How was this ensemble formed?
Studio 5 was formed 5 years ago, and ever since we gave two concerts each year. Traditionally, one of these are always held at the Liszt Academy. This will be the same at the beginning of next March with Solti Hall being used as a location. We always make efforts to create a story around our performances to bring about a unique flavor and make our concert stand out from the pool of contemporary music concerts. This is also backed by a more focused advertising campaign.
Actually your formation has a quite strong media presence with relatively high exposure. How do you manage this?
First of all, we try to submit bids for as many project funds as possible. In addition, Liszt Academy offered to host one of our concerts each year. As far as our so called “external” concerts are concerned, two of such events were sponsored by CAFe Budapest Contemporary Arts Festival. Here we must express our appreciation to Teodora Bán, Director of the festival. We also recruited a press agent and a manager, but it is quite obvious that a project of this scale could not be managed on a self-made basis. To some extent, Studio 5 operates as a business. We have some jointly managed online spreadsheets and we have a conference call each week with all members invited. Normally, we join the event from at least three different foreign countries. Also, we converse with each other almost every day. We are friends and running this project would be rather difficult without such a trust as we discuss a lot of confidential topics within the project.
What kind of confidential topics do you mean?
I mainly refer to the fact that we trust each other with no strings attached. One of us always acts as a project leader with more focused efforts in a given project fund application process, but this role shifts randomly within the team. This time I am the lucky one.
If my information is correct, today’s five members are not the same as the ones who played in the quintet at your first concert.
At the beginning, five of us established this formation with Szabolcs Mátyássy being the fifth member. At the very beginning, in 2016, Máté Bella contacted me to explain that he and some of his fellow musicians, such as Bence Kutrik, Szabolcs Mátyássy and Árpád Solti, would like to organize a Composer’s Night, where pieces composed for no more than 6 musicians would be performed. He asked me if I would be prepared to join them and I happily agreed at once. Finally, this saw giving our first concert in February 2017. Our initial plan already included an ambition to increase the public exposure of the concert instead of submitting ourselves to the so common phenomenon of having just a handful of people turning up at contemporary concerts. We knew each other with Máté from the Music Academy years, where we sat through some of the lectures together. In addition, Máté Bella, Árpád Solti and myself, we had a common master, namely Gyula Fekete from the Liszt Academy, where he is the Vice-President of Research and International Affairs and Head of the Composition Department.
So right from the beginning we wanted to make sure that our concert will not be seen as one of those “usual” ones. We spent weeks trying to find a name for our ensemble, and finally the idea, Studio 5, sprung out from Máté’s head. I also had an acquaintance from the press, namely György Naszály. We shared our ideas with him and he got really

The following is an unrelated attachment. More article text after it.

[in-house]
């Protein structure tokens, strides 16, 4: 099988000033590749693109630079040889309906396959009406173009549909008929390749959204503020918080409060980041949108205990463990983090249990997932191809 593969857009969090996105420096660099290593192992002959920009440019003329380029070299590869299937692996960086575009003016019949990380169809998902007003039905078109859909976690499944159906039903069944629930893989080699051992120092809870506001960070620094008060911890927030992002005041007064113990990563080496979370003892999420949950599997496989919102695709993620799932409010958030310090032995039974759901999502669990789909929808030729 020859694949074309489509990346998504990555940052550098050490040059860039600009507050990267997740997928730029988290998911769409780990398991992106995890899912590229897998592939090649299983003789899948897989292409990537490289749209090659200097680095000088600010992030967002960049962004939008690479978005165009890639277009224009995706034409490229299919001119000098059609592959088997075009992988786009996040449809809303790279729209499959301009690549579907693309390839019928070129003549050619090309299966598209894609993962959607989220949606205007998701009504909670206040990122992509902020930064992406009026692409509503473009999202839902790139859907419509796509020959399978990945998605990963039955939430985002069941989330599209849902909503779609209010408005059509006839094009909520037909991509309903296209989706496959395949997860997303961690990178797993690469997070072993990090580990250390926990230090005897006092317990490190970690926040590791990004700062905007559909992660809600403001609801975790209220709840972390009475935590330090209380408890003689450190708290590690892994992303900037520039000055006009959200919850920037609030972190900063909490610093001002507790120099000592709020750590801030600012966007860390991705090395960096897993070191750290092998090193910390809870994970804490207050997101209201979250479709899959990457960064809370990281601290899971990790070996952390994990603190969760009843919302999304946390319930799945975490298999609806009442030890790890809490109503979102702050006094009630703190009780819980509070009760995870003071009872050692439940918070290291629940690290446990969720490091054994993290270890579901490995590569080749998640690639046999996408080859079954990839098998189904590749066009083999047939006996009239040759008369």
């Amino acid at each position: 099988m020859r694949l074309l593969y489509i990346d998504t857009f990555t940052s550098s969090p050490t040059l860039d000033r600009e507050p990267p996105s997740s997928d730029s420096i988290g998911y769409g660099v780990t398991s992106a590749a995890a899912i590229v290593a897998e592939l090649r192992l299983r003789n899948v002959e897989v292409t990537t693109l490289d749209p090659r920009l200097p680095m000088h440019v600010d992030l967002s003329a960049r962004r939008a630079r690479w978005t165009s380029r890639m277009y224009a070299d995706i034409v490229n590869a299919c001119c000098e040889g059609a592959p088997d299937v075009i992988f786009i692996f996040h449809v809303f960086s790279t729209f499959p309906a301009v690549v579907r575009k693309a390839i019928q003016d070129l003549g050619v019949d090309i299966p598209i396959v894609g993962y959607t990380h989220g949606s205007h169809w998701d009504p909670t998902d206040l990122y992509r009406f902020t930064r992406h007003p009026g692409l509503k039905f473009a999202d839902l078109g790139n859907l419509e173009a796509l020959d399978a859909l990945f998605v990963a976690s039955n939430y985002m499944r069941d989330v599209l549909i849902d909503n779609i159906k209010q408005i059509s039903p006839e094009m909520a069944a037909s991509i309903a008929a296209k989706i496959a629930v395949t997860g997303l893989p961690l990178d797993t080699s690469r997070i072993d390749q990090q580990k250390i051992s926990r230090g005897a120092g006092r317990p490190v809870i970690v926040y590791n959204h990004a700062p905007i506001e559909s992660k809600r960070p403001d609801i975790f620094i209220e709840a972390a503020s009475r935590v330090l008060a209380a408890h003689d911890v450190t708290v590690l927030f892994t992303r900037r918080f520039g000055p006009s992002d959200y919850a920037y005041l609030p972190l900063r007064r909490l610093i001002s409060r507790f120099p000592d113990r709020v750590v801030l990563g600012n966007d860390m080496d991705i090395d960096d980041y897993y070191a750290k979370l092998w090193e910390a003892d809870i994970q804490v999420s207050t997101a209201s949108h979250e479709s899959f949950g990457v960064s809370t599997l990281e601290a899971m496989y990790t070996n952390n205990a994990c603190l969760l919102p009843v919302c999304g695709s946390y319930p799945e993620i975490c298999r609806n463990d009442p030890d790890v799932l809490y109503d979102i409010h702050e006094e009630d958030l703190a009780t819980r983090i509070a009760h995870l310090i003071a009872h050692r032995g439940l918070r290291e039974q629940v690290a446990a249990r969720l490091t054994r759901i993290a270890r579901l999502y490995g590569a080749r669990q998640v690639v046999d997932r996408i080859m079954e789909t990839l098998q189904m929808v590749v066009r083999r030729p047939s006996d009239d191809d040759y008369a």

interested and decided to give us full support. Eventually, we could not be happier to see that our first performance, held at Liszt Academy’s Small Hall, became a full-house concert. Now it was clear that we had managed to achieve our initial goal. Although each of us has distinct ideas about music as a whole, we share some main principles that helped us forge a working team in the past two years.
Since then you had some more full-house concerts and now you are attempting to have the same in the Grand Hall of Urania National Film Theatre. It may not be an easy task to manage.
Going forward, we realized that organizing concerts is awfully time consuming, so we decided to hire a project Manager. Now Vera Meczner holds this position, but each of us continues to put a lot of energy into Studio 5. After the first concert, Szabolcs Mátyássy decided to leave us, because he felt he would rather take different roads. This is when we invited Judit Varga to join us. András Batta told me the problem is that the audiences lost their confidence in contemporary music and it is difficult to regain their trust and bring them back to the concert halls.
Has it become a kind of a mission to be accomplished for your team?
We have a lot of discussion about it. This is why we always come up with some extra experience at our concerts to try to reach out to younger generations. The underlying theme of our last concert was “eight seconds”, which is the duration of the echo that you can hear in St. Stephen’s Basilica. But that concert also had an internal cohesive power. Roland Szentpáli played some improvised cadences on the tuba. They were all based on motifs taken from the compositions that had been played at the concert. Each Studio 5 concert has a unique music concept as well as a “peripheral” story that provides a frame for the entire concert. This February, the theme of our concert at Liszt Academy, Solti Hall, was based on string instruments, where the specialty came from the episodes between the different compositions, when Ciao Hua Chang, a Vienna-based oriental musician girl, played on the erhu, a Chinese string instrument.
For the upcoming concert you have chosen a widely known theme as a framework. How did Dani Varró become part of this picture?
Our concert titled “Aki szépen tubáskodik” will be held at the Urania National Film Theatre, and Dani Varró agreed to participate. The title of the concert is a word-play after Dani Varró’s book of poetry titled “Aki szépen butáskodik”. We used some of his poems as a basis to compose corresponding musical pieces for brass wind instruments. They will be played by Szeged Trombone Ensemble, led by György Gyivicsán. This concert will also have an underlying theme. Using musical tones, the five world-premiering pieces are going to depict 5 different parts of a common weekday. Before playing each piece, Dani Varró is going to read out the related poem for the audience. We will also have Adrienn Csepelyi moderating the evening at the concert.
How did you manage to involve Dani Varró? He is known to be a very busy writer.
Yes he is. Moreover, he has a fairly introverted personality, so having him reading out his own poems is even more exciting than the fact he has accepted our invitation. Dani and us have the same manager, Vera Meczner, so it made it easier to contact Dani. Actually, Dani thought our concept was very exciting, so we did not really have to convince him.